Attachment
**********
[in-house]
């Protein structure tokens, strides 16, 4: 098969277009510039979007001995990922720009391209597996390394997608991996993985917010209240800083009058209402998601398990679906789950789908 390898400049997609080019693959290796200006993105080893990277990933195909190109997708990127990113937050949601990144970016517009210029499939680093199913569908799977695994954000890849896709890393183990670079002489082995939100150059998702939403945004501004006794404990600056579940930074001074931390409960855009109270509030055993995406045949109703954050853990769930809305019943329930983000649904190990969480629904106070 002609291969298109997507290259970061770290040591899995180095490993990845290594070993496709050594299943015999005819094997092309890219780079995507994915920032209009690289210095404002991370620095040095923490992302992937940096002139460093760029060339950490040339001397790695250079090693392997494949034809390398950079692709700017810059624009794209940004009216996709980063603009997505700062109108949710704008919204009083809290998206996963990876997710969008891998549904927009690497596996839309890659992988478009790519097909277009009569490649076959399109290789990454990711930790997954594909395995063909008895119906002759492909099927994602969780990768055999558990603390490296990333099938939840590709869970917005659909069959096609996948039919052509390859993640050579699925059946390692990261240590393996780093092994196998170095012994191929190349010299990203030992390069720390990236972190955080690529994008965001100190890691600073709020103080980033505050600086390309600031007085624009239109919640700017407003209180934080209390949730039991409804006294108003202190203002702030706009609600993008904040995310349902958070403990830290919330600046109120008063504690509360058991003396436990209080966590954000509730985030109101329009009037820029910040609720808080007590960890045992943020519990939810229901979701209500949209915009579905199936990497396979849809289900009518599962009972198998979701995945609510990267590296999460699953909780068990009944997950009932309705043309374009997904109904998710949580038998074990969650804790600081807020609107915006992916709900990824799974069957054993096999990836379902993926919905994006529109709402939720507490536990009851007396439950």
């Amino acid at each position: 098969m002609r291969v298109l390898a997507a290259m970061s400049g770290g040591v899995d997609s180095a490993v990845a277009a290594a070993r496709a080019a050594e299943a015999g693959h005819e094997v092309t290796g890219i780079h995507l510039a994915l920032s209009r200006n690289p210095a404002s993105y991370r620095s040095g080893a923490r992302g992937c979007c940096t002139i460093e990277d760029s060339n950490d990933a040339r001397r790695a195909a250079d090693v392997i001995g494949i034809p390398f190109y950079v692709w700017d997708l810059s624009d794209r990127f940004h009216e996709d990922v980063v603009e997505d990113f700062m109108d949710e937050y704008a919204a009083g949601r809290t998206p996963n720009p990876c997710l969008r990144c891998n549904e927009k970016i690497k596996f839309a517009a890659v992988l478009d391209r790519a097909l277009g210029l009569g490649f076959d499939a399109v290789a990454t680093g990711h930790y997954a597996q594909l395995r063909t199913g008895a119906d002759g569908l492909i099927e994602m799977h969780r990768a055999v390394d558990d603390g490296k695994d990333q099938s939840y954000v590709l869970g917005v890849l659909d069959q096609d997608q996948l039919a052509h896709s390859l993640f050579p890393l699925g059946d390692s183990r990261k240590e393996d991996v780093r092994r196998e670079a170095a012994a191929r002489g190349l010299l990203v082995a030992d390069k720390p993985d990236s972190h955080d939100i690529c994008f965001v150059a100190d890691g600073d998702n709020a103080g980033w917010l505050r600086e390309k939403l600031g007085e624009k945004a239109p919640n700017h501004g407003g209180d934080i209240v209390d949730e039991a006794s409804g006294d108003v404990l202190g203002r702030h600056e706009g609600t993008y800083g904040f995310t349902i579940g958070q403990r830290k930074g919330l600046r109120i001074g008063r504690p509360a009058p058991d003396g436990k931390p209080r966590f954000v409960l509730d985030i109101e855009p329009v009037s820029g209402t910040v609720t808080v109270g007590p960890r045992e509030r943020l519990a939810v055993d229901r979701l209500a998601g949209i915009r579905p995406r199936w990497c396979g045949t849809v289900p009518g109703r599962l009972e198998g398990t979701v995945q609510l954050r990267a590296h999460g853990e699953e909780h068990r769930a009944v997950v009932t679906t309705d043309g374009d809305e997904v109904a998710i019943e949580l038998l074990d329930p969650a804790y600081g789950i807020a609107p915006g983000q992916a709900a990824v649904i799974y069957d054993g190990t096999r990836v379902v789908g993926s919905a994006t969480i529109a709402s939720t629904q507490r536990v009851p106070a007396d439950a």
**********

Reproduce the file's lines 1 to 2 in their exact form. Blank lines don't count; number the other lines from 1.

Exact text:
[in-house]
């Protein structure tokens, strides 16, 4: 098969277009510039979007001995990922720009391209597996390394997608991996993985917010209240800083009058209402998601398990679906789950789908 390898400049997609080019693959290796200006993105080893990277990933195909190109997708990127990113937050949601990144970016517009210029499939680093199913569908799977695994954000890849896709890393183990670079002489082995939100150059998702939403945004501004006794404990600056579940930074001074931390409960855009109270509030055993995406045949109703954050853990769930809305019943329930983000649904190990969480629904106070 002609291969298109997507290259970061770290040591899995180095490993990845290594070993496709050594299943015999005819094997092309890219780079995507994915920032209009690289210095404002991370620095040095923490992302992937940096002139460093760029060339950490040339001397790695250079090693392997494949034809390398950079692709700017810059624009794209940004009216996709980063603009997505700062109108949710704008919204009083809290998206996963990876997710969008891998549904927009690497596996839309890659992988478009790519097909277009009569490649076959399109290789990454990711930790997954594909395995063909008895119906002759492909099927994602969780990768055999558990603390490296990333099938939840590709869970917005659909069959096609996948039919052509390859993640050579699925059946390692990261240590393996780093092994196998170095012994191929190349010299990203030992390069720390990236972190955080690529994008965001100190890691600073709020103080980033505050600086390309600031007085624009239109919640700017407003209180934080209390949730039991409804006294108003202190203002702030706009609600993008904040995310349902958070403990830290919330600046109120008063504690509360058991003396436990209080966590954000509730985030109101329009009037820029910040609720808080007590960890045992943020519990939810229901979701209500949209915009579905199936990497396979849809289900009518599962009972198998979701995945609510990267590296999460699953909780068990009944997950009932309705043309374009997904109904998710949580038998074990969650804790600081807020609107915006992916709900990824799974069957054993096999990836379902993926919905994006529109709402939720507490536990009851007396439950």